Most of all, it is being willing to accept that you might do all this work, you might have the purist intentions and pour your heart into something, and the answer might still be no. 

As a writer in post-colonial New Zealand, this is all part of the bargain. 

My biggest challenge as I’ve pushed on with my manuscript for Te Papa Tupu has been to work into and through these issues. Some days I’ve felt like I’m walking up Whitireia into a headwind. I’ve had to stop many times to gather the energy to keep going. More than once, I’ve veered off track and had to go back to find the right path. I’m grateful to a few key people who’ve sat with me on the hillside in the dark and the rain and helped me to turn these issues over in my hands like stones pulled from my shoes. People who’ve encouraged me to find a way to keep going and to use these stones to improve my work instead of letting them stall it – to create art from the setbacks. These people have reminded me that tikanga isn’t a set of rules designed to keep us out but a model of thinking and behaving that keeps us safe.

I’ve thought about giving up, not just because it’s hard but because I’ve questioned my right to write. Most often, it’s been the supportive words of friends, all of whom are writers and editors, who’ve reminded me that the fact that it’s hard proves it’s worth it. Pēra i te whakatauki, whaia te iti kahurangi…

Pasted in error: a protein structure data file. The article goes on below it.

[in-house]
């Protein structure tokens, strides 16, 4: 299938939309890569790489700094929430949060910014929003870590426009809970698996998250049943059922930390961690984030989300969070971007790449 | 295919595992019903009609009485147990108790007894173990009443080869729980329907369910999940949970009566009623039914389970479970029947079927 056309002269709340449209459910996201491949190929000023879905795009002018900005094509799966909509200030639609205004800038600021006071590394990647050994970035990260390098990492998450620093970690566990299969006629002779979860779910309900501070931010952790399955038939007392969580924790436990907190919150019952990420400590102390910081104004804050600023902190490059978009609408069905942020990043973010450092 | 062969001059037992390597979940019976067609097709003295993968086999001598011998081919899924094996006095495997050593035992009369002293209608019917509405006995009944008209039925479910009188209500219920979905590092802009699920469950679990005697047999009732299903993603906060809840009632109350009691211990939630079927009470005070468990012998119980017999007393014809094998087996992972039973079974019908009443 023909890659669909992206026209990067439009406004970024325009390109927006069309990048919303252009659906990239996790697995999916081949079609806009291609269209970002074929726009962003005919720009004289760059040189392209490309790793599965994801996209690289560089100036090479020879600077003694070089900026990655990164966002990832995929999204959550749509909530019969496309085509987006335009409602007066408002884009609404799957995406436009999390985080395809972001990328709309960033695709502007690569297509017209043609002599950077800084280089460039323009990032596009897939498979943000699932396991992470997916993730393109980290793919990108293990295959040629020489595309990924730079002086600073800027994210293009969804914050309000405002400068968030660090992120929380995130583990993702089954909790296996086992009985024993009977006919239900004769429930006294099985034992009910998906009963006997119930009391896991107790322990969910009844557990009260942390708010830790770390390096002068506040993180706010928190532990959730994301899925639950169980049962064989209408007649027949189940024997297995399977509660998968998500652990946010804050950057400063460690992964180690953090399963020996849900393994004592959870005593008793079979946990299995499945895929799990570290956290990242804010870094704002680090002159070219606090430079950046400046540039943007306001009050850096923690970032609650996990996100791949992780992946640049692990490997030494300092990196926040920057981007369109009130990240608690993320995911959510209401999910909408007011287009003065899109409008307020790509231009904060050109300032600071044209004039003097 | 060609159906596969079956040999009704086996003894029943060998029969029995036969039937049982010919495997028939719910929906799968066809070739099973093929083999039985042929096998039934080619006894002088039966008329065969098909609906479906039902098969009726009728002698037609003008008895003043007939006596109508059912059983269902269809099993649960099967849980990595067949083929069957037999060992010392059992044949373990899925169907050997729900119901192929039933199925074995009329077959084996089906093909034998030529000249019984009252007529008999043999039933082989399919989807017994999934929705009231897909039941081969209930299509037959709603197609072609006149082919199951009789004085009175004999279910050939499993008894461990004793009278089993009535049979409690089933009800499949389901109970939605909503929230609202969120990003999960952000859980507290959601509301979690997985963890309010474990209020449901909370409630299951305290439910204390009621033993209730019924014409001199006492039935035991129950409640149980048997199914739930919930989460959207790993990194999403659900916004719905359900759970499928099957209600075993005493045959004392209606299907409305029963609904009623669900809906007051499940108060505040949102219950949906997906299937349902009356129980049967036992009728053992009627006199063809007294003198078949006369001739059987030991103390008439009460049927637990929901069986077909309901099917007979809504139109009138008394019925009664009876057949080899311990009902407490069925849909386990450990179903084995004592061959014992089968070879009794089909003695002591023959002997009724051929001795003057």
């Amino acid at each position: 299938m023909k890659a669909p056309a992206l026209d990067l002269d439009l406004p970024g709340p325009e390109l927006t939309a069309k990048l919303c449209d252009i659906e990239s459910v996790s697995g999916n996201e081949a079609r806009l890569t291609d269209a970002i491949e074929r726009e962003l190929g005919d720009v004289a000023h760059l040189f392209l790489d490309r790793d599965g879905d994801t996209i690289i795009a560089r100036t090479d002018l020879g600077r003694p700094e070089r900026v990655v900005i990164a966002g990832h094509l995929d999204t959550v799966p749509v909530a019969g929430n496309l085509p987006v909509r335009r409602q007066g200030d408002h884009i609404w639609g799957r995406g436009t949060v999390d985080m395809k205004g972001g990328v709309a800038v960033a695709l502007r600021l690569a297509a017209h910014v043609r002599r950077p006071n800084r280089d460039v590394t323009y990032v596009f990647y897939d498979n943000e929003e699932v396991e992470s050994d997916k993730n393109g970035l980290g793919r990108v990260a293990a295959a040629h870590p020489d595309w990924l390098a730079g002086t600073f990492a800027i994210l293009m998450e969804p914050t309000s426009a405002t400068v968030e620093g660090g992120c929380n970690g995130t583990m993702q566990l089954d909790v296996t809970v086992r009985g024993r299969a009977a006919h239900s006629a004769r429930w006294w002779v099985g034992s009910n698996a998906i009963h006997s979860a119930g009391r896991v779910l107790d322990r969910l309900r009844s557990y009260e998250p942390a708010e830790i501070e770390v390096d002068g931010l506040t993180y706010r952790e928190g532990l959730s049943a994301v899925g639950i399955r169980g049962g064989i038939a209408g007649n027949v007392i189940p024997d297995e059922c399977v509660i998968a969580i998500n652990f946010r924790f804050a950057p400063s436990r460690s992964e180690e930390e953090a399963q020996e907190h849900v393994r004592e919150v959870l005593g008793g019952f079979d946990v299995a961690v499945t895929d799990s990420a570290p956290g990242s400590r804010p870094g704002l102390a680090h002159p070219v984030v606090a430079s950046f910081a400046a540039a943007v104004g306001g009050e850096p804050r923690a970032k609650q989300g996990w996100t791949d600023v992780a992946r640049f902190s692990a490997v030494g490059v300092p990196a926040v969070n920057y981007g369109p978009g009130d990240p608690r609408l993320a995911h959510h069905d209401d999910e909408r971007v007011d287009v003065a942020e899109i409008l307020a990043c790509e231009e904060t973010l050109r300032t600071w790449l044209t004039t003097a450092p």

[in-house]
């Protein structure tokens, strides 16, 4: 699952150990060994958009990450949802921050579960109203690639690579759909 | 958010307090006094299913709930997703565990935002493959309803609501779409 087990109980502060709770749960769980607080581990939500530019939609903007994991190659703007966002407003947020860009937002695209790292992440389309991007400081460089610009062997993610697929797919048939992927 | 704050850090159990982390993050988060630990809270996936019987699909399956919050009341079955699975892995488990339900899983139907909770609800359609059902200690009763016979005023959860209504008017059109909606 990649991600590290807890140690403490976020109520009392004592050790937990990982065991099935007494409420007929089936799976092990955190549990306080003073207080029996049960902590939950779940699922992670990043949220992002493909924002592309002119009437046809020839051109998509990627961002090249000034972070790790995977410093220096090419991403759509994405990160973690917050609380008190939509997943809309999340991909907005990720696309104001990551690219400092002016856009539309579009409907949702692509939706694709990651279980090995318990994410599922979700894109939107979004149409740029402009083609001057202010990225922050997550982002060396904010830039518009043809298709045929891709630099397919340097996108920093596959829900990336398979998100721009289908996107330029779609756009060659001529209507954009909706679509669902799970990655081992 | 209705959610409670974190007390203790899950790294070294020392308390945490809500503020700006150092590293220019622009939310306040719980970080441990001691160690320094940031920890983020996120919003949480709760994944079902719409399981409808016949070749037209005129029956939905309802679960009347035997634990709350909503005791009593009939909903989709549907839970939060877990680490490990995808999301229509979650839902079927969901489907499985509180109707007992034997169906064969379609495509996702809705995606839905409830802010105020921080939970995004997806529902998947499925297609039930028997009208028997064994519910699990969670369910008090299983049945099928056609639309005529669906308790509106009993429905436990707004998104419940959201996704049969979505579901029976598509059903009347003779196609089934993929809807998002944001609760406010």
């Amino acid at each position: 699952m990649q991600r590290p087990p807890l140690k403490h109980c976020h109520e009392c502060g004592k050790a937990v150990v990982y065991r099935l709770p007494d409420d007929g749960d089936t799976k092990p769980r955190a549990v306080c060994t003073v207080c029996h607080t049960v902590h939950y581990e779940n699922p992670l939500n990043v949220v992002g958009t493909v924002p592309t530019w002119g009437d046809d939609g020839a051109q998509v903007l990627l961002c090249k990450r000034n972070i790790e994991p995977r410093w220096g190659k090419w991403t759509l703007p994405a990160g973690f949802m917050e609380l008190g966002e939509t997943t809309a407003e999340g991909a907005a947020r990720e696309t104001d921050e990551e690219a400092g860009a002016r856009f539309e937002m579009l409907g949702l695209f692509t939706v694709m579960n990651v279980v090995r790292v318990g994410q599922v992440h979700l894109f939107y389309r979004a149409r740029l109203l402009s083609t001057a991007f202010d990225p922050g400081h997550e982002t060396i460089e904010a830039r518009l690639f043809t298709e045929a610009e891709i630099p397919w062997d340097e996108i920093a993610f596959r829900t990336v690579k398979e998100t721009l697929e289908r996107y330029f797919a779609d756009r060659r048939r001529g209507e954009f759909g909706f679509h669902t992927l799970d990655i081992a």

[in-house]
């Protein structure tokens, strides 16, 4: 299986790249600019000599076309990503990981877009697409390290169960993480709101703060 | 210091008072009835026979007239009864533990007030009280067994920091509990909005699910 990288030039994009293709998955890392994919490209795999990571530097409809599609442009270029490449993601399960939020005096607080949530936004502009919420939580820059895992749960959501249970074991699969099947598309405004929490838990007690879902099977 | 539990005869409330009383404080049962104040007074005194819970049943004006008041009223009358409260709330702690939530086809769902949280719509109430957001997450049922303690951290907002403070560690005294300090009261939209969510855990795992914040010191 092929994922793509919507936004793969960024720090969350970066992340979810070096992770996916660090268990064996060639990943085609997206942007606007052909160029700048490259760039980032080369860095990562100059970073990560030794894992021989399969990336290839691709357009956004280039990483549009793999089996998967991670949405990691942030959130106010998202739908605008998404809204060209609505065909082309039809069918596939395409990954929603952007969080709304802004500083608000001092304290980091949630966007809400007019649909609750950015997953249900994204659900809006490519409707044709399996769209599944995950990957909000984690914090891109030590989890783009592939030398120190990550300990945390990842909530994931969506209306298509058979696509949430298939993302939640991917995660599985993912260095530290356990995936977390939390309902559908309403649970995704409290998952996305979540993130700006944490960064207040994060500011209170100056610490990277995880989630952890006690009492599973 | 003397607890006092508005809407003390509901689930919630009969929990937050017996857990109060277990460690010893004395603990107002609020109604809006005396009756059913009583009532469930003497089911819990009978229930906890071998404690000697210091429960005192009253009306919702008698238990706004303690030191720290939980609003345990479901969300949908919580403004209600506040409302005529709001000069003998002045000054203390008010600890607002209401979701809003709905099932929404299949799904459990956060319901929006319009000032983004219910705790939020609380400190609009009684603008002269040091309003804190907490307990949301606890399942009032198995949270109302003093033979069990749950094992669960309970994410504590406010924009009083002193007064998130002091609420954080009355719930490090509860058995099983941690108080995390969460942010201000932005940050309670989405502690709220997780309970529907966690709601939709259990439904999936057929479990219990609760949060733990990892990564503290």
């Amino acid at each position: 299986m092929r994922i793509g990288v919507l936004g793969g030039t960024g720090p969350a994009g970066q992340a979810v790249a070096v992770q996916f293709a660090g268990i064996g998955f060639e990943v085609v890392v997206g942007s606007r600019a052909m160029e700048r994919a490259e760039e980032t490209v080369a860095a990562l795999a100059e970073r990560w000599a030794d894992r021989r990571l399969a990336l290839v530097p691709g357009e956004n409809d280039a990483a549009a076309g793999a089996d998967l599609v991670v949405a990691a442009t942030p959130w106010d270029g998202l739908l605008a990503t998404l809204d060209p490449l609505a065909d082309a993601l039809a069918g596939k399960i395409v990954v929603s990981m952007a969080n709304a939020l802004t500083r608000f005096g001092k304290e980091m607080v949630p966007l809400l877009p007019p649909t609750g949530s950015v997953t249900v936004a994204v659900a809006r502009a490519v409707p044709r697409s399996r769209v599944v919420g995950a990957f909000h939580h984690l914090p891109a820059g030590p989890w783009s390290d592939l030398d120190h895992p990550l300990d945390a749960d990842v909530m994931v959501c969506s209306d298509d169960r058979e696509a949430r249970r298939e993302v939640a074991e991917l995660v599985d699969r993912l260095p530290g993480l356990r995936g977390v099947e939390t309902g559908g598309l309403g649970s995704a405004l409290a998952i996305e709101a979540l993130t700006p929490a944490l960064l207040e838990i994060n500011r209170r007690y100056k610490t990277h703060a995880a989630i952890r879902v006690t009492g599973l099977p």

Summer is here. The winds have eased and the sun is out and I can finally see the path ahead of me. Yes, it’s a steep incline, but as anyone who’s scrambled hands and knees up Whitireia’s rugged spine knows the effort is worth it. I may have zig-zagged my way this far, and I know the steepest pinch is yet to come, but despite my slow pace and the toughness of the terrain, I haven’t quit.

This too, is part of the bargain. 


Like many New Zealanders, Nadine Anne Hura (Ngāpuhi, Ngāti Hine) has grown up with a foot in two worlds: te ao Māori and te ao Pākehā. She joins Te Papa Tupu eager to work on her manuscript of essays about identity, language and belonging. She has three children and lives in Porirua.

What Is Creative Non-fiction?

What’s creative non-fiction? What’s an essay? What’s the point of all this writing? These are the questions swimming around in my head right now. I began last month with a burst of energy and inspiration. I got out a bunch of books from the library and immersed myself in the genre of creative non-fiction. At first, I enjoyed all this reading and reflection. I could almost see the possibilities opening up in front of me. Unlike the academic essay, which intentionally fabricates emotional distance between the writer and their subject, a creative non-fiction essay is all about the spaces in between. The subjective experience is the motivation. You’re rewarded for admitting what you don’t know and examining your own ignorance on the page.